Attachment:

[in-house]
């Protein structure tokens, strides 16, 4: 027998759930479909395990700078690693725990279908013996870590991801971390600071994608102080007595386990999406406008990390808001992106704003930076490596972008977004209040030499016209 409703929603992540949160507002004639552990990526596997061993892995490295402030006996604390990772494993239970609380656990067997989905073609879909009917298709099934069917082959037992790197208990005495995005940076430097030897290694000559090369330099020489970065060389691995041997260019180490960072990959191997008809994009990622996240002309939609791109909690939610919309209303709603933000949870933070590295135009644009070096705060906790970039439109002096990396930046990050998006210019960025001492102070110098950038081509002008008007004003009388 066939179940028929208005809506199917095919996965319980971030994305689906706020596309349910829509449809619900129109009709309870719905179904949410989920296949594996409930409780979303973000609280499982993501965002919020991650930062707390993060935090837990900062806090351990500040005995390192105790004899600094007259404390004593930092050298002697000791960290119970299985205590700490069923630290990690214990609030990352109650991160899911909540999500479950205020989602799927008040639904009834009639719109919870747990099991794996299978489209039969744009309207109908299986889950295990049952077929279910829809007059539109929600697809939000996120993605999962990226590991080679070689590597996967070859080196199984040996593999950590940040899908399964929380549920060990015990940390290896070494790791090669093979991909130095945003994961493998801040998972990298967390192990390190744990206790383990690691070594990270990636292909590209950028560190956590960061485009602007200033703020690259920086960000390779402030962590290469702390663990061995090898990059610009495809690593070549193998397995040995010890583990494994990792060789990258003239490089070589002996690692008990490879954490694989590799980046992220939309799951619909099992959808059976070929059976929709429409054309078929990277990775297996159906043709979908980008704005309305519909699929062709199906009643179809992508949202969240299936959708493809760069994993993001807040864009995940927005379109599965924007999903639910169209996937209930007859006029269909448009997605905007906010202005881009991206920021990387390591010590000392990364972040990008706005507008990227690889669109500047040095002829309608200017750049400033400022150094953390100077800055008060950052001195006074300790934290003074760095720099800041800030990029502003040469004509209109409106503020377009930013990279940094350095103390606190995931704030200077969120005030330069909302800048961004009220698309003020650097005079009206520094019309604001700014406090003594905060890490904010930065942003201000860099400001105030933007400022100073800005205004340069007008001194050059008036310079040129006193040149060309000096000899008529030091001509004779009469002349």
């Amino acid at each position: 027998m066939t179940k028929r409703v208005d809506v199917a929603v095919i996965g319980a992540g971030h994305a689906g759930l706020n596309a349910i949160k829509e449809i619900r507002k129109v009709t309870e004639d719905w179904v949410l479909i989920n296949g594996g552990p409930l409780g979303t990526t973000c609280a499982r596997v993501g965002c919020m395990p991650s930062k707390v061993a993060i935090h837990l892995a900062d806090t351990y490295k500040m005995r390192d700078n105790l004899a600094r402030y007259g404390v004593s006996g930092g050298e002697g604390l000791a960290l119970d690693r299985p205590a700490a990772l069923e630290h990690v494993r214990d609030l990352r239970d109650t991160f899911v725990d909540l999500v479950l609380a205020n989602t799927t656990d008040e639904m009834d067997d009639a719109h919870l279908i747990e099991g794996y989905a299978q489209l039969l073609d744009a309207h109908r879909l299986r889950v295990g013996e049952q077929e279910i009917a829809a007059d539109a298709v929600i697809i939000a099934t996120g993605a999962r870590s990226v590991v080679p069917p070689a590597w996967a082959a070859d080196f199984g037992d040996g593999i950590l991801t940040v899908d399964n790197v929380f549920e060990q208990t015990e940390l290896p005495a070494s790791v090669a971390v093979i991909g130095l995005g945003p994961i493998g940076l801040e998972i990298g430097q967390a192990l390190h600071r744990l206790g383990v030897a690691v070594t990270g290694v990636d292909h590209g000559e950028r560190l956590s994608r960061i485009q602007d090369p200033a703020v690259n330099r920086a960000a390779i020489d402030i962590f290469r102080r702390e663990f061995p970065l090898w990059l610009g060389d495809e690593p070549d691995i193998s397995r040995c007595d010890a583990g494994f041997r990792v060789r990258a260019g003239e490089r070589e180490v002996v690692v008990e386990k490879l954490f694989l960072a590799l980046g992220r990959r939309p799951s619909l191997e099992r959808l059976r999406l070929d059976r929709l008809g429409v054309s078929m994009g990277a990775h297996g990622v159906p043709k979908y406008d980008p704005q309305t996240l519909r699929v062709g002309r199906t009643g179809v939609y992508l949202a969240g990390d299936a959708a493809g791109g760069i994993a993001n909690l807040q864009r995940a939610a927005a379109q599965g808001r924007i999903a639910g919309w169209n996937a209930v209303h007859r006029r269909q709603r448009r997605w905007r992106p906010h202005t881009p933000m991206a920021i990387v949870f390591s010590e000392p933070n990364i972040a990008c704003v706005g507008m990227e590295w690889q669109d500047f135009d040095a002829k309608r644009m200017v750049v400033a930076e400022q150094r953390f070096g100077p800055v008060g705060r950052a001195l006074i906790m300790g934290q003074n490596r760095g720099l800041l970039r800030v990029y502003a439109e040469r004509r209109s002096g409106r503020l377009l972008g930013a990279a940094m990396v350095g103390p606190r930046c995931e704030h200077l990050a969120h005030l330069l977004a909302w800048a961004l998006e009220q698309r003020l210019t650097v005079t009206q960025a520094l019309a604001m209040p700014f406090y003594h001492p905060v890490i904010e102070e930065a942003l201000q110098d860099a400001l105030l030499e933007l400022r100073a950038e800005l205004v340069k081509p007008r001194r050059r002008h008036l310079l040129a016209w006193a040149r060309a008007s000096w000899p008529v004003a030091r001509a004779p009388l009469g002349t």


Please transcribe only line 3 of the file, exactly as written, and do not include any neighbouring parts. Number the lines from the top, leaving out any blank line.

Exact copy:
């Amino acid at each position: 027998m066939t179940k028929r409703v208005d809506v199917a929603v095919i996965g319980a992540g971030h994305a689906g759930l706020n596309a349910i949160k829509e449809i619900r507002k129109v009709t309870e004639d719905w179904v949410l479909i989920n296949g594996g552990p409930l409780g979303t990526t973000c609280a499982r596997v993501g965002c919020m395990p991650s930062k707390v061993a993060i935090h837990l892995a900062d806090t351990y490295k500040m005995r390192d700078n105790l004899a600094r402030y007259g404390v004593s006996g930092g050298e002697g604390l000791a960290l119970d690693r299985p205590a700490a990772l069923e630290h990690v494993r214990d609030l990352r239970d109650t991160f899911v725990d909540l999500v479950l609380a205020n989602t799927t656990d008040e639904m009834d067997d009639a719109h919870l279908i747990e099991g794996y989905a299978q489209l039969l073609d744009a309207h109908r879909l299986r889950v295990g013996e049952q077929e279910i009917a829809a007059d539109a298709v929600i697809i939000a099934t996120g993605a999962r870590s990226v590991v080679p069917p070689a590597w996967a082959a070859d080196f199984g037992d040996g593999i950590l991801t940040v899908d399964n790197v929380f549920e060990q208990t015990e940390l290896p005495a070494s790791v090669a971390v093979i991909g130095l995005g945003p994961i493998g940076l801040e998972i990298g430097q967390a192990l390190h600071r744990l206790g383990v030897a690691v070594t990270g290694v990636d292909h590209g000559e950028r560190l956590s994608r960061i485009q602007d090369p200033a703020v690259n330099r920086a960000a390779i020489d402030i962590f290469r102080r702390e663990f061995p970065l090898w990059l610009g060389d495809e690593p070549d691995i193998s397995r040995c007595d010890a583990g494994f041997r990792v060789r990258a260019g003239e490089r070589e180490v002996v690692v008990e386990k490879l954490f694989l960072a590799l980046g992220r990959r939309p799951s619909l191997e099992r959808l059976r999406l070929d059976r929709l008809g429409v054309s078929m994009g990277a990775h297996g990622v159906p043709k979908y406008d980008p704005q309305t996240l519909r699929v062709g002309r199906t009643g179809v939609y992508l949202a969240g990390d299936a959708a493809g791109g760069i994993a993001n909690l807040q864009r995940a939610a927005a379109q599965g808001r924007i999903a639910g919309w169209n996937a209930v209303h007859r006029r269909q709603r448009r997605w905007r992106p906010h202005t881009p933000m991206a920021i990387v949870f390591s010590e000392p933070n990364i972040a990008c704003v706005g507008m990227e590295w690889q669109d500047f135009d040095a002829k309608r644009m200017v750049v400033a930076e400022q150094r953390f070096g100077p800055v008060g705060r950052a001195l006074i906790m300790g934290q003074n490596r760095g720099l800041l970039r800030v990029y502003a439109e040469r004509r209109s002096g409106r503020l377009l972008g930013a990279a940094m990396v350095g103390p606190r930046c995931e704030h200077l990050a969120h005030l330069l977004a909302w800048a961004l998006e009220q698309r003020l210019t650097v005079t009206q960025a520094l019309a604001m209040p700014f406090y003594h001492p905060v890490i904010e102070e930065a942003l201000q110098d860099a400001l105030l030499e933007l400022r100073a950038e800005l205004v340069k081509p007008r001194r050059r002008h008036l310079l040129a016209w006193a040149r060309a008007s000096w000899p008529v004003a030091r001509a004779p009388l009469g002349t």